Belle & Sebastian
It's hard to decide what's more upsetting: the departure of elfin vocalist and cellist Isobel Campbell from the Scottish mope-troubadours Belle & Sebastian, or the fact that the movie Storytelling, the latest film from depressionist Todd Solondz (Happiness and Welcome to the Doll House) to which B & S did the soundtrack, still hasn't been screened in Colorado Springs.
Guess we'll all just have to take heart in the fact that we can shoe-gaze along to the more readily available soundtrack that features Campbell's last appearance with the band while imagining all the weird feelings we'd be enjoying while watching the film.
It's more of the usual from B & S: charming ditties (lots of straight instrumental this time) dotted with harp, trumpet, angelic voices and giddily disaffected lyrics. The best tracks are "I Don't Want to Play Football" (with the lush geek lyrics "I don't understand the thrill of running, catching, throwing, taking orders from a moron."), and Isobel's breathy anthem for the title track.
Unfortunately, the movie soundbytes between tracks are really annoying, and neither witty nor telling. (Does this mean the movie sucks?)
Oh, well. B & S started slipping from pop purity with 2000's Fold Your Hands Child, You Walk Like a Peasant when their strained collectivism betrayed what most fans know, but won't admit: Singer Stuart Murdoch is driving the magic.
B & S haven't broken up, but that hole they filled in your soul -- you know, the one The Smith's filled in the '80s-- just might be forever trapped in the '90s.
-- Noel Black
Boards of Canada
To get straight to the point: track 19 on the Boards of Canada's latest effort Geogaddi (follow-up to Music Has the Right to Children) is gorgeous, but the first 18 are such a downer that you might not get there at all. Though I believe there is still a place for the "personal life-style soundtrack," I just can't get behind this one. If a record is all about atmosphere, then it should make you want to visit that atmosphere, right? But not the smog belt of 1970s' Los Angeles, again.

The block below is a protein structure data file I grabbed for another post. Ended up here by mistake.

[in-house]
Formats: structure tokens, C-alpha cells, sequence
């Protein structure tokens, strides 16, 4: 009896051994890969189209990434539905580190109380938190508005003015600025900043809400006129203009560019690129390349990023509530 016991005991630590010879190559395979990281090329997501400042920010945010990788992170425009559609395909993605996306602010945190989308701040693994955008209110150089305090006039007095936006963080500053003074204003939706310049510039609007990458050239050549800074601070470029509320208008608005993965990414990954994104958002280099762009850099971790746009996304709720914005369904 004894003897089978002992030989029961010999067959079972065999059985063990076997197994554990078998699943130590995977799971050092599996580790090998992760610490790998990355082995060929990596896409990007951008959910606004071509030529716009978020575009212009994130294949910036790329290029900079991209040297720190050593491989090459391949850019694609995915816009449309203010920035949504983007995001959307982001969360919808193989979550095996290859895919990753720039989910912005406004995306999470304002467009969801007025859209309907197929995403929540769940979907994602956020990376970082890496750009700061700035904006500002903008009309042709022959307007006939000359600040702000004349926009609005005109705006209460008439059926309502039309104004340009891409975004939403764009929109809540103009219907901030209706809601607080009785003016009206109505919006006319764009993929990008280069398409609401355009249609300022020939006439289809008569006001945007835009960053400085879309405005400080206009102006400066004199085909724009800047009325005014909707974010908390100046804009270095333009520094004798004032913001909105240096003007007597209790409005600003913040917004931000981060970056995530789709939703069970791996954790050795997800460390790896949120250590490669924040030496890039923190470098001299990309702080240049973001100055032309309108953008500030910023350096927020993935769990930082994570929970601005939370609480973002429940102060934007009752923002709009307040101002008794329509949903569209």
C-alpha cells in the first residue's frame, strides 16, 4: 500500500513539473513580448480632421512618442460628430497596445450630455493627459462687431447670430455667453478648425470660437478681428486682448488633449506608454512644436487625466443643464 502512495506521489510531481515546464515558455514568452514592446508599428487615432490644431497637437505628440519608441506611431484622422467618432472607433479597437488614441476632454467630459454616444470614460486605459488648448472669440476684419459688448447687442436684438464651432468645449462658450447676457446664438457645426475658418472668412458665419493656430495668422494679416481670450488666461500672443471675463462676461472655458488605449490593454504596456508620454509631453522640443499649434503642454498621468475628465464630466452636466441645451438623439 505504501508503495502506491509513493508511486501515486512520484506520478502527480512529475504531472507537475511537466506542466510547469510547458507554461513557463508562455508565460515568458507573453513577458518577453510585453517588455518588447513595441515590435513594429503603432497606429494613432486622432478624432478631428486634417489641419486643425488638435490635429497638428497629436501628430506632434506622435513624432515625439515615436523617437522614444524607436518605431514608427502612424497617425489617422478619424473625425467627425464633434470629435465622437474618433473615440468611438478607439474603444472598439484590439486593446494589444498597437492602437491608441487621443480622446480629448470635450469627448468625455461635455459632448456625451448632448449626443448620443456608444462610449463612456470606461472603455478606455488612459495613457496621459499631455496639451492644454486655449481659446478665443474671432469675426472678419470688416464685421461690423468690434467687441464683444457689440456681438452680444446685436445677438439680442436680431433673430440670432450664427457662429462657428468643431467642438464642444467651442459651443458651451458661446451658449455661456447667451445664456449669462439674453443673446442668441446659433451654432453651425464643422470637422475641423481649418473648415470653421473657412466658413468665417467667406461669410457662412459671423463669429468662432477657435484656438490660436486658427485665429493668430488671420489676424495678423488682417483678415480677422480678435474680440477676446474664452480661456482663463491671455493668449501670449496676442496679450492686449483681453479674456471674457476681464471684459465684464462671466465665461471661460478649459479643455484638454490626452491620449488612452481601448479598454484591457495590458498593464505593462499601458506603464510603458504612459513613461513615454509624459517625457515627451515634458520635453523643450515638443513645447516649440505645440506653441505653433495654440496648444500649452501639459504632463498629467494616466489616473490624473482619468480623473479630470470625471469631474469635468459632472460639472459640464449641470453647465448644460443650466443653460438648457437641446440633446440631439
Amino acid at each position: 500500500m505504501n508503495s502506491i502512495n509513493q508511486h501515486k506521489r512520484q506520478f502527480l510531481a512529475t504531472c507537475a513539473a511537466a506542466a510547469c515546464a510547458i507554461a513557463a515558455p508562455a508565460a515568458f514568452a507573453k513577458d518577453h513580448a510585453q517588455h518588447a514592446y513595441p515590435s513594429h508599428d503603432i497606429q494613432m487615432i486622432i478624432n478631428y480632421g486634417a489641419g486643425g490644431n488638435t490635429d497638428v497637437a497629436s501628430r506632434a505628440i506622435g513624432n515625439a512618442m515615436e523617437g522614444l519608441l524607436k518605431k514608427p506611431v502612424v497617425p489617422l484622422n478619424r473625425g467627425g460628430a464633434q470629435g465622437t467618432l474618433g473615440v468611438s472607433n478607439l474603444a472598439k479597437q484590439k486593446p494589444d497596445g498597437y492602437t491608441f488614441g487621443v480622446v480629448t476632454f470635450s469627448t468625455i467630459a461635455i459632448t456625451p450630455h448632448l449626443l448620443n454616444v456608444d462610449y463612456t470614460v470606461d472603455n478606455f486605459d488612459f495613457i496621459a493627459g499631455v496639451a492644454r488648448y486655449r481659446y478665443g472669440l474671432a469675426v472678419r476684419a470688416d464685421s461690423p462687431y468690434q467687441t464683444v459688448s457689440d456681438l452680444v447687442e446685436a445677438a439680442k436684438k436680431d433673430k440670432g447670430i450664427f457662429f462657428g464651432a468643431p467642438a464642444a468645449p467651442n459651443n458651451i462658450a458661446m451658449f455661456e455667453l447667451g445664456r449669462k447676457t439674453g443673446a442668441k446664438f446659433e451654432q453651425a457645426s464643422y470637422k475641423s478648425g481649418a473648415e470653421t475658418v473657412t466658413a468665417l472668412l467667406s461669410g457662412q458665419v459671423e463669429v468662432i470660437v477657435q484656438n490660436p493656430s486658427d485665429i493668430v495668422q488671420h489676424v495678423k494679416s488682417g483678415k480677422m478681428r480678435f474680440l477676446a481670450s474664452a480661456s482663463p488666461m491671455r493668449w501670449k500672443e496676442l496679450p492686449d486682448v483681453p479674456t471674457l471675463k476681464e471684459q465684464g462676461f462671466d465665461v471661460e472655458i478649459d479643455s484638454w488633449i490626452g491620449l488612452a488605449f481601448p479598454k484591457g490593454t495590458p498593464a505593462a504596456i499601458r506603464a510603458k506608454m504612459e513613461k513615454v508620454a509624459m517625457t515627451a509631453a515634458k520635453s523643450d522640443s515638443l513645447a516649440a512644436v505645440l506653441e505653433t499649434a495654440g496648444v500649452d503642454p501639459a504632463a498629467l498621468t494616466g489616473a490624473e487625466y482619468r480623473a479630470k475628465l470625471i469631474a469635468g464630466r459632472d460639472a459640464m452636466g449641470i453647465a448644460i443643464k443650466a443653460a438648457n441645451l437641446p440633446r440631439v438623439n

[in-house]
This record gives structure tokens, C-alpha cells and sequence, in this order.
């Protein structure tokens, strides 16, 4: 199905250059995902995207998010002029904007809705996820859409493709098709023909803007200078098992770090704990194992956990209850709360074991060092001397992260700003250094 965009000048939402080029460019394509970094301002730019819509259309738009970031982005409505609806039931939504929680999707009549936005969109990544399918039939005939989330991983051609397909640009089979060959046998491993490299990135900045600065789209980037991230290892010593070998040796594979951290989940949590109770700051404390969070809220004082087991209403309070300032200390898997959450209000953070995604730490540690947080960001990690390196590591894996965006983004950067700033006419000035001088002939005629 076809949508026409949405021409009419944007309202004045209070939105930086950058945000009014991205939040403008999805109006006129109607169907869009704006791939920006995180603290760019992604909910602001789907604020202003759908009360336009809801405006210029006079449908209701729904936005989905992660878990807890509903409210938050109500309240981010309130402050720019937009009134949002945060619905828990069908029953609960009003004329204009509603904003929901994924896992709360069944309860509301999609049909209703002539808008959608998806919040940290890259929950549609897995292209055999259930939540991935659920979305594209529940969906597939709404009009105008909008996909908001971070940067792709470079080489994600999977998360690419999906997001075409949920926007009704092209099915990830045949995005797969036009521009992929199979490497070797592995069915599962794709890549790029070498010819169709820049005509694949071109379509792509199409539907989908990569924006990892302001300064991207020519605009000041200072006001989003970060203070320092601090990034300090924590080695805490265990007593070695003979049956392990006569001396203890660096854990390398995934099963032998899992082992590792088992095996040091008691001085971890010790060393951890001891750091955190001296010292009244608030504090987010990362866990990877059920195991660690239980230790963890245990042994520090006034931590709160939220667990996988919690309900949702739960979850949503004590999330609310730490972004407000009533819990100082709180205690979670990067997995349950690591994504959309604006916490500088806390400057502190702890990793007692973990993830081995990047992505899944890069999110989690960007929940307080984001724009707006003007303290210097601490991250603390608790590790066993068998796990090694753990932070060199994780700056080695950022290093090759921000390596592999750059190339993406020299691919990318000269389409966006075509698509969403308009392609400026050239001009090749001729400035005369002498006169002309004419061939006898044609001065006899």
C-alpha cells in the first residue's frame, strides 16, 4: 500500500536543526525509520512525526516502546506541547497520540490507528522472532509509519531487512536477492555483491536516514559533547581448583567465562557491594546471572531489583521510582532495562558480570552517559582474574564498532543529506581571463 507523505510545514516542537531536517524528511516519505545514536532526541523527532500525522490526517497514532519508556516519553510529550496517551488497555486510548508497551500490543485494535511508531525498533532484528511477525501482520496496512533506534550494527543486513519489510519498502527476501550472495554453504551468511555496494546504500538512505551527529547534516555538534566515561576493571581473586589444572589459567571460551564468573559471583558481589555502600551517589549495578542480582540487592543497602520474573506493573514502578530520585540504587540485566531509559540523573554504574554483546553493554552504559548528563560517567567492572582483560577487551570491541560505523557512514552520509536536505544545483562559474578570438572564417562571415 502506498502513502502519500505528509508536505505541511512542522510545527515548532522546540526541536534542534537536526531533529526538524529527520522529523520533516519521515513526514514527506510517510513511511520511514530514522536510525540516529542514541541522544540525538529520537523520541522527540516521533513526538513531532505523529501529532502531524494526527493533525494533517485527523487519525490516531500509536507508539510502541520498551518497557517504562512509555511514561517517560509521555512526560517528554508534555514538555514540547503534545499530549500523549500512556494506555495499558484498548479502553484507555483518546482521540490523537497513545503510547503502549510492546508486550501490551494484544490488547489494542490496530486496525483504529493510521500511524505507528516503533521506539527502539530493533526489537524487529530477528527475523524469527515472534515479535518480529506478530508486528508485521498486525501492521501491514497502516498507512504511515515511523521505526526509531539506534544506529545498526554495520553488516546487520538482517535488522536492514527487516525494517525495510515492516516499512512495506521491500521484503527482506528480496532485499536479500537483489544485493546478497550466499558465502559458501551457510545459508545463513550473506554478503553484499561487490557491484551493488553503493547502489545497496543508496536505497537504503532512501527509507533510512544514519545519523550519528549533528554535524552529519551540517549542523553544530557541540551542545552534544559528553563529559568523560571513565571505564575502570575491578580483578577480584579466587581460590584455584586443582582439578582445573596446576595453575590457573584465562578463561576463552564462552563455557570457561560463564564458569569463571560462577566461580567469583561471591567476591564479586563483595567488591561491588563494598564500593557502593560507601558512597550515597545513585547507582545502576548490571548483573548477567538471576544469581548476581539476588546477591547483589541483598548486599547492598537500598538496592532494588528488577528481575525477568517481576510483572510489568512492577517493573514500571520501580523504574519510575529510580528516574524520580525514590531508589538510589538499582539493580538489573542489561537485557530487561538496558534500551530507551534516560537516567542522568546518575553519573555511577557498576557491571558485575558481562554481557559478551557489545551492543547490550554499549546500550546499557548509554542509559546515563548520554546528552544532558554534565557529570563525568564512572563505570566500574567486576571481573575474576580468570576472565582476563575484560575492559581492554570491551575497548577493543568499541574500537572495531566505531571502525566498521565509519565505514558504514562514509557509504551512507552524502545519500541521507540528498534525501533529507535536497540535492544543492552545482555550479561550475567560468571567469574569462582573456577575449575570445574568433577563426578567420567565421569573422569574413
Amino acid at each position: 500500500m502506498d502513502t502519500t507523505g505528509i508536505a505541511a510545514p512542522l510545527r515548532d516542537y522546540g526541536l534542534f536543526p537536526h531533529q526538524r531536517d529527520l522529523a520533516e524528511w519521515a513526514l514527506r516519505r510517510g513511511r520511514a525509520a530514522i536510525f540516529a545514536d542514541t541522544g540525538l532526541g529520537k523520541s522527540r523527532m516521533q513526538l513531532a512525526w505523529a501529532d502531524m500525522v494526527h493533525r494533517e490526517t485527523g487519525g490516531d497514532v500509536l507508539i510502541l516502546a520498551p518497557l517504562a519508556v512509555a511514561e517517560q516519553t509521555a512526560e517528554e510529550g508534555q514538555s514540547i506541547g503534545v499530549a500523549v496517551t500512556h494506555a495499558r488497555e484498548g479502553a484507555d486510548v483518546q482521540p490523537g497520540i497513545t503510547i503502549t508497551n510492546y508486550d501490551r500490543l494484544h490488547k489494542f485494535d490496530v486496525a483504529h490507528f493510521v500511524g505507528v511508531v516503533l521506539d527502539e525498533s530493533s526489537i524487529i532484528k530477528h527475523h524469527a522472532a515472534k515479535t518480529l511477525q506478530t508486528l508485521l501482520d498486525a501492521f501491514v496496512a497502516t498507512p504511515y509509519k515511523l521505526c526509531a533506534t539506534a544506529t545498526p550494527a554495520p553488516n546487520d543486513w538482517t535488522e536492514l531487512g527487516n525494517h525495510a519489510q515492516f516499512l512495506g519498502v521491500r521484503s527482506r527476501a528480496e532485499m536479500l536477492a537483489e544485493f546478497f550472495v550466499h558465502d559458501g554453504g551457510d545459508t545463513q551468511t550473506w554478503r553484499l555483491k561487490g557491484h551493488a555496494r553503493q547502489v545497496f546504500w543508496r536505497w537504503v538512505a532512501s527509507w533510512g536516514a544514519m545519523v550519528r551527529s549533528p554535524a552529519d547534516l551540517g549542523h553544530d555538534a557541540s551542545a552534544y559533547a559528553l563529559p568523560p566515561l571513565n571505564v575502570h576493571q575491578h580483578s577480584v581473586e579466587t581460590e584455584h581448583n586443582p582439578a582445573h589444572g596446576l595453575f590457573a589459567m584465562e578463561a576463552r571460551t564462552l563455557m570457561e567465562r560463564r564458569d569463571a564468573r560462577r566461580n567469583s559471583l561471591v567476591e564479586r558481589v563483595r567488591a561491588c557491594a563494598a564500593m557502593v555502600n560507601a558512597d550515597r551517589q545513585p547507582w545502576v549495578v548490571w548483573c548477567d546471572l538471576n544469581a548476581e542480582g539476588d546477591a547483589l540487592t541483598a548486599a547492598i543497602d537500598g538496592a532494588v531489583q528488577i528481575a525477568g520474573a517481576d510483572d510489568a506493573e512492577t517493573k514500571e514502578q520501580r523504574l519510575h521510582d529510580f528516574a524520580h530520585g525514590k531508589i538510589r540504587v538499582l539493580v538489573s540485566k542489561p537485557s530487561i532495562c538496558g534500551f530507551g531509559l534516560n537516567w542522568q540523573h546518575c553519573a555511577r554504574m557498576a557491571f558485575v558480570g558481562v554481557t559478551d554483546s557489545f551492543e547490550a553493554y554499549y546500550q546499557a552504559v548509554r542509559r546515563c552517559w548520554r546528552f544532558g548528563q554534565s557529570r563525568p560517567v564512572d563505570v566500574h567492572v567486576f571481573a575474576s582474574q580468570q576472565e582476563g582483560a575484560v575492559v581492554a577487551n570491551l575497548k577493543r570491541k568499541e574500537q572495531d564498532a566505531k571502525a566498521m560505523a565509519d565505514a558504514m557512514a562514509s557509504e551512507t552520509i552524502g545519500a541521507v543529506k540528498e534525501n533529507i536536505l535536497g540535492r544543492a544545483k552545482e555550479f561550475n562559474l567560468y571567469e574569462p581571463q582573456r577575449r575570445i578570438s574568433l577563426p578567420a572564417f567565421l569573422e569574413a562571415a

Nevertheless, I still like the Boards of Canada. They're brooding, but they have a flow, a consistency that can keep an album together, and some pretty innovative arrangements. Plus there're some moments where it's almost, like, happy.
-- Marina Eckler
Rating: 2 and 1/2
For several months I thought Beck had some secret new album that was only being distributed via ESP and had somehow made it into frequent play on KEPC 89.7.
Turns out Beck has a secret persona masquerading as E, lead singer of the Eels, who recently released Souljacker. It's appropriately titled because E obviously jacked Beck's deadpan voice, hoo-doo production (somewhere between Stereopathetic Soul Manure and Mellow Gold) and ... soul.
Though I've read lots of interviews and seen lots of pictures of the severely bearded E, who looks nothing like Beck, I still can't say with any certainty that he isn't Beck.
The good news is, this album is great. And, for those who like his music, Beck can always stand to have more than one of himself.
From "Fresh Feeling" to "Souljacker" and "Friendly Ghost," the Eels have happened upon that thing most bands only dream of: sounding great.
Plus, E's sensitive and has Koool G Murder on his album.
-- Noel Black
Sage Francis is a very talented, very pissed-off rapper from the East Coast. So what's new?
Well, plenty, actually. He's a straight-edge, a vegan, a long-haired bearded honky, and a product of Providence, Rhode Island. Home of Brown University, RISD, and the most corrupt city politics that side of Chicago, Sage Francis' hometown has molded him into what he is: an intelligent, darkly introspective and explosive poet.
Multiple producers such as Sixtoo, mayonnaise, jel and others bring dope beats that keep Sage's lyrics afloat, but this isn't always easy. Most of the lyrical content is relatively heavy (at one point he describes himself as a "low self-esteem engine"). Still, I recommend it out for the raw tracks and many underground collaborations.
-- Marc Huebert
Rating: 3 and 1/2
*All ratings are on a scale of 1 to 5